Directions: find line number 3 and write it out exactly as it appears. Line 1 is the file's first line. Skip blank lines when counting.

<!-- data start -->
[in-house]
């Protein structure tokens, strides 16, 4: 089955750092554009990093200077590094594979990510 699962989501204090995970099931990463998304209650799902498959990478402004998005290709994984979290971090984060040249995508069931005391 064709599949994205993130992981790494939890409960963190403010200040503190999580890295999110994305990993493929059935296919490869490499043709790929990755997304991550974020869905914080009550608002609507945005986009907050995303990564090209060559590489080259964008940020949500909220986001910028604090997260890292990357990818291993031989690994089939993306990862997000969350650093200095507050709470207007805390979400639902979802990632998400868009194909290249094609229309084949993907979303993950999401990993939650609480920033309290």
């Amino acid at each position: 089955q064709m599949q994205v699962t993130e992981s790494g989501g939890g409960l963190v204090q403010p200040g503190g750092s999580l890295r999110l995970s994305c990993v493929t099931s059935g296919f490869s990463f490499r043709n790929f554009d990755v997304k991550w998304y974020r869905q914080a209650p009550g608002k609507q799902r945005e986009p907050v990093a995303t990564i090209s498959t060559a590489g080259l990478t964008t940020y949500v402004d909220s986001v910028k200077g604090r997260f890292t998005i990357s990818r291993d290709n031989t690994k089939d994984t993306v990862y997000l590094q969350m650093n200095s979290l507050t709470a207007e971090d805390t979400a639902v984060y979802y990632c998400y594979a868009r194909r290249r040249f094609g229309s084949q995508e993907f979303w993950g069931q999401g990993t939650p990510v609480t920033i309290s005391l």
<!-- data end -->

């Amino acid at each position: 089955q064709m599949q994205v699962t993130e992981s790494g989501g939890g409960l963190v204090q403010p200040g503190g750092s999580l890295r999110l995970s994305c990993v493929t099931s059935g296919f490869s990463f490499r043709n790929f554009d990755v997304k991550w998304y974020r869905q914080a209650p009550g608002k609507q799902r945005e986009p907050v990093a995303t990564i090209s498959t060559a590489g080259l990478t964008t940020y949500v402004d909220s986001v910028k200077g604090r997260f890292t998005i990357s990818r291993d290709n031989t690994k089939d994984t993306v990862y997000l590094q969350m650093n200095s979290l507050t709470a207007e971090d805390t979400a639902v984060y979802y990632c998400y594979a868009r194909r290249r040249f094609g229309s084949q995508e993907f979303w993950g069931q999401g990993t939650p990510v609480t920033i309290s005391l």